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November 29 to December 2nd
Munich Indoors 2007
Ludwig Zierer and Weltino
By Guest Columnist Uwe Schwanz (German international dressage rider and through Grand Prix writes an annual guest column for us. His website is www.uweschwanz.com)
At the 2007 Munich Indoors, the dressage was held at a national level while the showjumping was held at international level. As a result many of the international riders did not appear to compete in the dressage ring but of those who did, some delightful performances could be seen.
The star of the show must have been, without doubt, local hero Ludwig Zierer, whose horse Weltino is carrying him from victory to victory. Zierer and Weltino are now in the official B squad in Germany, and it seems that the ambitious amateur’s dedication and willingness to work in his riding have really paid off. Having attended numerous shows with Zierer in the past, I was always pleased to see how concentrated he was when working his horse in the collecting ring, how sensitive his approach to his riding, and how fine his aids. His style has always been characterised by elegance and seeking a true joint venture with his partner, the horse, and Weltino, an excellent horse with wonderful gaits and a charisma to match his beauty, is thanking him for it. At the Munich Indoors, Weltino and Zierer won two of the three dressage classes, namely the Grand Prix and the Grand Prix Special. Zierer achieved 70.125% in the Grand Prix, with Isabell Werth taking 2nd place ( 69.667%) and Olga Klimko, who rides for the Ukraine, placing 3rd.
Canada’s Christilot Hanson-Boylen, under the watchful eye of her trainer Udo Lange, rode Gachino to 9th place.
The Freestyle to Music went to Isabell Werth, with an amazing 77.200%, followed by Christine Eglinski in 2nd place. Werth had displayed some especially difficult combinations of lesson with Apache, and her Oldenburg mount was in great form on Sunday morning. As always, the acoustics in the Olympic arena of Munich were not the best, but those who turned up for the early morning start were nonetheless spellbound by what has traditionally always been known as the “most interesting” of the dressage classes.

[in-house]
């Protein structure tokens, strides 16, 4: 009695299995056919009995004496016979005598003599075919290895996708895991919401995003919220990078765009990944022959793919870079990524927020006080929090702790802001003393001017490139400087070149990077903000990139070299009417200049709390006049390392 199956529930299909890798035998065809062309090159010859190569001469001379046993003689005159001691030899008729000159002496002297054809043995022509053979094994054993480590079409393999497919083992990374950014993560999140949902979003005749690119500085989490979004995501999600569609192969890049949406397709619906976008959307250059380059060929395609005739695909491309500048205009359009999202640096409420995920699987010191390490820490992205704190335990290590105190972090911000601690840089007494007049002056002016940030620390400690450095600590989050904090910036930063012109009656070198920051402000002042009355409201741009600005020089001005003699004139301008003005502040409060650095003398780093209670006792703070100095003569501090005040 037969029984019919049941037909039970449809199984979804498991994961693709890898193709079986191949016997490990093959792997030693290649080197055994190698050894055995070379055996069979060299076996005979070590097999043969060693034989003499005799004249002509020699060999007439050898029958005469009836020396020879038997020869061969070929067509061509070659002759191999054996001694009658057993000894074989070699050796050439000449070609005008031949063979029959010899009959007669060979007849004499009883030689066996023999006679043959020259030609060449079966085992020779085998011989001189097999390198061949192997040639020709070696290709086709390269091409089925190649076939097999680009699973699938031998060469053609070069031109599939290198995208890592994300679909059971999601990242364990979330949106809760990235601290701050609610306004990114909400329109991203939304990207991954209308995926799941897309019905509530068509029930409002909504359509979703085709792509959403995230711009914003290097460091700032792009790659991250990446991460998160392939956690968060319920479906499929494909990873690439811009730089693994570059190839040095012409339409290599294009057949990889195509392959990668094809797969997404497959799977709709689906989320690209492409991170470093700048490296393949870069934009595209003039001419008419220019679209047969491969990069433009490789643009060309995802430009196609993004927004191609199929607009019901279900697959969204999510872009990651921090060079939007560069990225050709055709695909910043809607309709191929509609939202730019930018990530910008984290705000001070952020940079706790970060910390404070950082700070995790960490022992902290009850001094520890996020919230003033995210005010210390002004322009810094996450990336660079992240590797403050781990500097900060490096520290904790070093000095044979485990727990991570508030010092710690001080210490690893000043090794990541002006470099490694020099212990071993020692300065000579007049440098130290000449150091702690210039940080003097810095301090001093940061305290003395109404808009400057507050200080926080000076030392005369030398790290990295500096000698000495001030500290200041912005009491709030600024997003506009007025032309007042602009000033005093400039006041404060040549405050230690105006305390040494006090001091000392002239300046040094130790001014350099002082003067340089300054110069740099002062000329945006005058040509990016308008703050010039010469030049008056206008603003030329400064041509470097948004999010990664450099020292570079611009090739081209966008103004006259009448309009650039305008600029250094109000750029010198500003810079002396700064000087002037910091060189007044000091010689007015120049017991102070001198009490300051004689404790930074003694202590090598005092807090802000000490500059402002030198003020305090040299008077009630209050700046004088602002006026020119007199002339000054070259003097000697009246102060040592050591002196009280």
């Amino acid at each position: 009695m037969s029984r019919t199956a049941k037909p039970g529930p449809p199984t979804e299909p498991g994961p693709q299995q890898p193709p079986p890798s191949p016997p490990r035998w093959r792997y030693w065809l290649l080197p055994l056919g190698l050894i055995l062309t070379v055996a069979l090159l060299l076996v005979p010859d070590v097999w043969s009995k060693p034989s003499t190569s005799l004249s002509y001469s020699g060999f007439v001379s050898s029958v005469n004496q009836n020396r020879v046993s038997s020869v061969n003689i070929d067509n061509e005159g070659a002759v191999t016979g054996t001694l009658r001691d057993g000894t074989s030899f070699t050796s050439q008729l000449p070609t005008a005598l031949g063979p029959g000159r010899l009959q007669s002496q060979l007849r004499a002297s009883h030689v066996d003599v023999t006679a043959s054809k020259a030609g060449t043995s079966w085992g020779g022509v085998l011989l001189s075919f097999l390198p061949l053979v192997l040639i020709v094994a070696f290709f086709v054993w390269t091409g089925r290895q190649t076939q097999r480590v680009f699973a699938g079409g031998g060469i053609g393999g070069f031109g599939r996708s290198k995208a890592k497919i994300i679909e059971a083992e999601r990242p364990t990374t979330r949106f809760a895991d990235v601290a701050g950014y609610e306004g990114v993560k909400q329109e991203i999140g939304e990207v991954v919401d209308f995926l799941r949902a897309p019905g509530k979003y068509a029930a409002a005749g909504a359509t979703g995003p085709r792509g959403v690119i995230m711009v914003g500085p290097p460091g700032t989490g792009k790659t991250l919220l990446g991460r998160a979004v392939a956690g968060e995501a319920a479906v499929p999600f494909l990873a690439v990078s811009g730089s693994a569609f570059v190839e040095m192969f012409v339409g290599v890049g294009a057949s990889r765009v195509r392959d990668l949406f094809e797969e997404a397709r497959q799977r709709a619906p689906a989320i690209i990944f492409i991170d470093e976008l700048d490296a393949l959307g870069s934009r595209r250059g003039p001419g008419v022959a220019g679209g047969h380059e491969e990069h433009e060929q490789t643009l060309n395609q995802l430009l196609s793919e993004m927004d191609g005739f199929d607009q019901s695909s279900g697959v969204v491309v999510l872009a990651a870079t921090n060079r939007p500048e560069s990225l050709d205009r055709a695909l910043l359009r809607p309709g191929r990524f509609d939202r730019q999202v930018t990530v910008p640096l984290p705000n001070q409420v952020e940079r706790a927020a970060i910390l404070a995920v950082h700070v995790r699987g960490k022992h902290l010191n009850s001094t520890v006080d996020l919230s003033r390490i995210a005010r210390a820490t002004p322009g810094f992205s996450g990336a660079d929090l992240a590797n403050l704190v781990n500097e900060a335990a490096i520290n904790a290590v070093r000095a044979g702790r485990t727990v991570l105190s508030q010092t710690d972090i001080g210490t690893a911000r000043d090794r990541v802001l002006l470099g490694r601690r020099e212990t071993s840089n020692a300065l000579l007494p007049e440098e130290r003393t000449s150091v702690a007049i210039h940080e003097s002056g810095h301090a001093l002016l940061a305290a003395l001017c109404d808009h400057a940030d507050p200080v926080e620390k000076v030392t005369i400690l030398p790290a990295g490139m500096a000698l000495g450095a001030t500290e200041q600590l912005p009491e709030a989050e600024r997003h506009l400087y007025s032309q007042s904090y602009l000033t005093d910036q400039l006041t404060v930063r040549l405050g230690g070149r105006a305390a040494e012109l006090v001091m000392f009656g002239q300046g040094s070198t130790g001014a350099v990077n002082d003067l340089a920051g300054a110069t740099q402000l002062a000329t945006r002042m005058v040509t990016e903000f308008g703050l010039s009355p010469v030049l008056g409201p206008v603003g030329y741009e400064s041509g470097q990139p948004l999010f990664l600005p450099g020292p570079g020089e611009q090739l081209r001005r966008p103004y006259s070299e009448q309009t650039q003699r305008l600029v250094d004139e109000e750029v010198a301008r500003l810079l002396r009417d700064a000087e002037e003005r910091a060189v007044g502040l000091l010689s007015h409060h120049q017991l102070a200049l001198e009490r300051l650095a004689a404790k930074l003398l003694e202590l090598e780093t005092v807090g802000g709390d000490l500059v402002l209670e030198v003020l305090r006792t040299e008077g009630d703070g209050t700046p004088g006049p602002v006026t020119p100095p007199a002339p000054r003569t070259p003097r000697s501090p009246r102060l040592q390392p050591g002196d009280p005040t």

Of great interest was an Australian rider, Hayley Beresford, who stems from Perth and rides for the yard of Isabell Werth. She came 7th in the Grand Prix Special. “Isabell is more than my trainer,” said Beresford, “she is also a friend, a confidante, and someone I can rely on 100 per cent. In my time of riding and training with her, I have made enormous progress.”
No kidding! With her excellent seat and fine aids, the Werth influence is clearly visible.
Beresford competed on Relampago do Retiro, with horse and rider only recently both having made it to the Grand Prix stage, and although they were still somewhat lacking routine for some of the lessons, this appears to be nothing that cannot be fixed with increased experience. However, the talent is there, for sure, and it is easy to see why Werth had offered to Beresford to ride for her after meeting the young Australian talent during a dressage clinic in her hometown Perth in Western Australia. In the Grand Prix, Beresford placed 10th, but still achieved a considerable 63.708%.
photo credit: Tina von Block
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